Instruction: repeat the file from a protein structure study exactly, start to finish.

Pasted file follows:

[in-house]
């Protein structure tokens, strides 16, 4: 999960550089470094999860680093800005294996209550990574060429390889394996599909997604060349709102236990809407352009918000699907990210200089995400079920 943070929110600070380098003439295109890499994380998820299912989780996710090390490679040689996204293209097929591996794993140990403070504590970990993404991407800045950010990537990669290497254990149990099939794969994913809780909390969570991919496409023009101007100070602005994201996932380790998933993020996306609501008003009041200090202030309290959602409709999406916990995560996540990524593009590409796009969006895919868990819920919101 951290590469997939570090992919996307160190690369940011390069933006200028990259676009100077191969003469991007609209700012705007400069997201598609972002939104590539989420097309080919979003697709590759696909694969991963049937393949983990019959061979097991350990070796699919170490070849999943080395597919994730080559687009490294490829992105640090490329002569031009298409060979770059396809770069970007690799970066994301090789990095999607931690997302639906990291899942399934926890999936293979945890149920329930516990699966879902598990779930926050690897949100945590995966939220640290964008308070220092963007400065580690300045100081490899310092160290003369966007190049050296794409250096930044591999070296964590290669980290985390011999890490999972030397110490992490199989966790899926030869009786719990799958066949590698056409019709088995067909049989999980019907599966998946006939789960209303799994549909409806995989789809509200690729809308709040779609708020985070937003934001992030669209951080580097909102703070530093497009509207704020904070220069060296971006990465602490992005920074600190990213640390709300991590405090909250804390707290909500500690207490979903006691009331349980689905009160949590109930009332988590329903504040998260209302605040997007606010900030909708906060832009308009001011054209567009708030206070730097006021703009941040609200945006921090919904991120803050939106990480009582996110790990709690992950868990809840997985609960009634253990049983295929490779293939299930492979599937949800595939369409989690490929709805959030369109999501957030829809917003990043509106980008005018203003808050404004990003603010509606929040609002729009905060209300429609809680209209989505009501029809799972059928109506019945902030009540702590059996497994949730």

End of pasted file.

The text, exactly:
[in-house]
């Protein structure tokens, strides 16, 4: 999960550089470094999860680093800005294996209550990574060429390889394996599909997604060349709102236990809407352009918000699907990210200089995400079920 943070929110600070380098003439295109890499994380998820299912989780996710090390490679040689996204293209097929591996794993140990403070504590970990993404991407800045950010990537990669290497254990149990099939794969994913809780909390969570991919496409023009101007100070602005994201996932380790998933993020996306609501008003009041200090202030309290959602409709999406916990995560996540990524593009590409796009969006895919868990819920919101 951290590469997939570090992919996307160190690369940011390069933006200028990259676009100077191969003469991007609209700012705007400069997201598609972002939104590539989420097309080919979003697709590759696909694969991963049937393949983990019959061979097991350990070796699919170490070849999943080395597919994730080559687009490294490829992105640090490329002569031009298409060979770059396809770069970007690799970066994301090789990095999607931690997302639906990291899942399934926890999936293979945890149920329930516990699966879902598990779930926050690897949100945590995966939220640290964008308070220092963007400065580690300045100081490899310092160290003369966007190049050296794409250096930044591999070296964590290669980290985390011999890490999972030397110490992490199989966790899926030869009786719990799958066949590698056409019709088995067909049989999980019907599966998946006939789960209303799994549909409806995989789809509200690729809308709040779609708020985070937003934001992030669209951080580097909102703070530093497009509207704020904070220069060296971006990465602490992005920074600190990213640390709300991590405090909250804390707290909500500690207490979903006691009331349980689905009160949590109930009332988590329903504040998260209302605040997007606010900030909708906060832009308009001011054209567009708030206070730097006021703009941040609200945006921090919904991120803050939106990480009582996110790990709690992950868990809840997985609960009634253990049983295929490779293939299930492979599937949800595939369409989690490929709805959030369109999501957030829809917003990043509106980008005018203003808050404004990003603010509606929040609002729009905060209300429609809680209209989505009501029809799972059928109506019945902030009540702590059996497994949730």